That said, the golf course was fantastic. It was in wonderful condition, and the combination of mature course with new-school design made for a pleasant golf experience. We rode today, but it would be a fine location for golf wandering.
A good location for some golf “wondering” as well.
Wondering how the golf course would have looked in the 1920s. Wondering how the private and public dichotomy would have worked. And wondering what it would have felt like to hit a shot over a moving train (one of the old tee-boxes actually called for a shot over train tracks… most of the time while a train was coming).
Although Saskatoon G&CC is a private club, a lot of members choose to bring guests with them for various events and tournaments. The membership base is strong, said Brandt, with a large percentage of women. The fees were inexpensive (to me, at least for a course of this calibre) with under $3500 as initiation, and about the same for a full adult membership. The club is making some changes to encourage youth memberships as well, which was good to hear.
My favourite hole on the course was the par-3 12th. I say this in part because I knocked a 7-iron to two feet from 162 yards (#humblebrag) but also because the design of the hole was pleasing, despite it’s difficulty.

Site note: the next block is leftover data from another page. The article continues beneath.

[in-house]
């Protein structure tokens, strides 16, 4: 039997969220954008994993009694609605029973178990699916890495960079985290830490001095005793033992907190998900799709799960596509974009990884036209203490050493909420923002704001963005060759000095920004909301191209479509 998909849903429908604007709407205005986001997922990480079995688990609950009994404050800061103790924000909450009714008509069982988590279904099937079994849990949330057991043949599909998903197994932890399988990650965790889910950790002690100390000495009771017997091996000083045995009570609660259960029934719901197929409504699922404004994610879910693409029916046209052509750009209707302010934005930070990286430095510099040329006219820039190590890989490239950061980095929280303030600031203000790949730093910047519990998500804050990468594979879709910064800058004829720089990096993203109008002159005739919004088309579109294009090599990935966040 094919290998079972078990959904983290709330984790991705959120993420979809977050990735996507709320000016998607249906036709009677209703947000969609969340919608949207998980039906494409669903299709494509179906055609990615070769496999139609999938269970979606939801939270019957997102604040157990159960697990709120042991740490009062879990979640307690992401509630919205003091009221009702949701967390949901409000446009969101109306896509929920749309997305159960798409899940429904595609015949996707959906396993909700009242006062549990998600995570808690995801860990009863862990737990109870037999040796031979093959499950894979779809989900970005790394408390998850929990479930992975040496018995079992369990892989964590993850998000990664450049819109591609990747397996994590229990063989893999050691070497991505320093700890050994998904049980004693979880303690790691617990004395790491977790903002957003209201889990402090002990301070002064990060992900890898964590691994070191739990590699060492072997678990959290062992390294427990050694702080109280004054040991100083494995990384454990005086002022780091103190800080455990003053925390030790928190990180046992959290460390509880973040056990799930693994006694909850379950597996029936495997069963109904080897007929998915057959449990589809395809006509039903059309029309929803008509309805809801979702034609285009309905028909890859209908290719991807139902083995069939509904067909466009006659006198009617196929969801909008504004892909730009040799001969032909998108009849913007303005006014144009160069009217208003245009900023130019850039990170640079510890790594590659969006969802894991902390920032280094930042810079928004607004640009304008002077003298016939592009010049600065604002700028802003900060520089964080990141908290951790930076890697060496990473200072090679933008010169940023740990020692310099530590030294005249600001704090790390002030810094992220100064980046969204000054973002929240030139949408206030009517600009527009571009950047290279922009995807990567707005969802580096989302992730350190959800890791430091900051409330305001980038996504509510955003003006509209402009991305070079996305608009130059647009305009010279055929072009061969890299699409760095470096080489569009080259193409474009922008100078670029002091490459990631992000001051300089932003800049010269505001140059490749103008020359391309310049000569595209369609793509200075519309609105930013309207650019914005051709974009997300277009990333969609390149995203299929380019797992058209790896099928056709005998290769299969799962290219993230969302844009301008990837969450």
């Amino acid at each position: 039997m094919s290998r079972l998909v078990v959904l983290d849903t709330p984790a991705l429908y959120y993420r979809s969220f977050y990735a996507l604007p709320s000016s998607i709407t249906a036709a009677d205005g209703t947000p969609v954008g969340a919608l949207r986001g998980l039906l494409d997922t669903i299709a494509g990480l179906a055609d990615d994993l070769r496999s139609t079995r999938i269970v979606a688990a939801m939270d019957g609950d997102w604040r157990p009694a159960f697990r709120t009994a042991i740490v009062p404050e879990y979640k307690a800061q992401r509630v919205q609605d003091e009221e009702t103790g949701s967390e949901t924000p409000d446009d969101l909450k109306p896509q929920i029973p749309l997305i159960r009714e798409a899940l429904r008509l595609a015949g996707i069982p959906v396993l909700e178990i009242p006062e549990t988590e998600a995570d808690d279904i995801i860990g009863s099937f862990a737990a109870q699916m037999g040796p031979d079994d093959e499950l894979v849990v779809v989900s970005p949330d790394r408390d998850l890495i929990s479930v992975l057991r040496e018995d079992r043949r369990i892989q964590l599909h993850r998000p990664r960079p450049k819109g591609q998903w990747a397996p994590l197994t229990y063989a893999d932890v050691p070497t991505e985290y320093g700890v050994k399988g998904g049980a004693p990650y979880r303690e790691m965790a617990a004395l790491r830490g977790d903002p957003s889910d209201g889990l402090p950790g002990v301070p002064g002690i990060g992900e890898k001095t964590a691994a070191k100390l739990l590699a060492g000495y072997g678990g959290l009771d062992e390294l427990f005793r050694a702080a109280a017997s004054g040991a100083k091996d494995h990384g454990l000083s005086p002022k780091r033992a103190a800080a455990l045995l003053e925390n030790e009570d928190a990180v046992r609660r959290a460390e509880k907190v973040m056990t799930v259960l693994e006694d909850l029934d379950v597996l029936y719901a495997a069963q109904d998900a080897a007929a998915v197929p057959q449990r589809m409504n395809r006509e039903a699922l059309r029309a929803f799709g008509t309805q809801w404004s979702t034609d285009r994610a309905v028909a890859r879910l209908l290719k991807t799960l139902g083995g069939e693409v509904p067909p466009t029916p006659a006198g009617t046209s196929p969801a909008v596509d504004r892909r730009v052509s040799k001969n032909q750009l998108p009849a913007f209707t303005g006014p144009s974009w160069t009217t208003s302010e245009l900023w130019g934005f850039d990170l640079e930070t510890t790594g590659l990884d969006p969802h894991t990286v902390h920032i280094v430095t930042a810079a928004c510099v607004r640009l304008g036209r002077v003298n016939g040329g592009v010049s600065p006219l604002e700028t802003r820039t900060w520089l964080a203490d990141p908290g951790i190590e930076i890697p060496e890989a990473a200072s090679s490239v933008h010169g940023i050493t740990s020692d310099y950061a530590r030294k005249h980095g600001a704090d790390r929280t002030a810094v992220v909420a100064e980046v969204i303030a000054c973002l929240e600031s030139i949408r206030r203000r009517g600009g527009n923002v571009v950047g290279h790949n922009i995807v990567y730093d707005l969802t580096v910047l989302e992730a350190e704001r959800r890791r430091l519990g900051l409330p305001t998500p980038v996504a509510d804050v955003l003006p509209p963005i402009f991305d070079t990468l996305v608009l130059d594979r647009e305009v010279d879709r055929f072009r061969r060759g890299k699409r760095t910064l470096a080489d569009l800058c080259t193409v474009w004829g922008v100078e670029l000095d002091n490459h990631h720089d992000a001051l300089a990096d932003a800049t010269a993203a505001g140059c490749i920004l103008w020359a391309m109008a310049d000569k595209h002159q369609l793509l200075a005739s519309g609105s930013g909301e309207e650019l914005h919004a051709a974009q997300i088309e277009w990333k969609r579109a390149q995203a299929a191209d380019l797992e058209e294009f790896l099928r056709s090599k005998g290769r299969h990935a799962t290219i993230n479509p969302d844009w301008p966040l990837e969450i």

Brandt says that the new marketing tagline for the city is “Saskatoon is calling.” I’m a big fan of what it stands for, and what it will hopefully do for the city. If it’s Saskatoon G&CC calling for a return round, then I will surely answer.
In the morning I went to the opening round of the Dakota Dunes Open for a couple of hours. The big news of the day from a PGA Tour Canada perspective is that the previously cancelled ATB Financial Classic will be rescheduled for August 6-9. The tournament was cancelled in the midst of the Calgary flooding, but will return to the city next month. A great story all around.
I walked a few holes with Team Canada’s Justin Shin – who shot a 4-under 68 in his debut PGA Tour Canada round – with former Big Break PEI champion Derek Gillespie, and with PGA Tour Canada veteran Darren Griff. I also had a chance to see Mackenzie Hughes up close for the first time. Hughes, who qualified for the U.S. Open a few weeks ago, seemed to be in fine form.
Interestingly enough, after I took a photo of one of his tee shots, he called over to me, shook my hand, and introduced himself. What a beauty.
He was still wearing The Score logo on his shirt, so I’m meaning to ask if his sponsorship agreement with them is still in place.
Hughes was also given an exemption by Golf Canada into the RBC Canadian Open Thursday. A lot on the horizon for the native of Dundas, Ont.
Despite the forecast, tomorrow is the part of the trip I’m most looking forward to. In the morning, I’m off to the town of Kerrobert (pop: 1,000) for a round of golf of their local nine-hole course. It’s not much on the surface, but my Grandfather was born and raised there, and played on that exact course during the 1930s and 1940s. I’ll likely attend the afternoon round of the Dakota Dunes Open as well, to see who will be around on the weekend.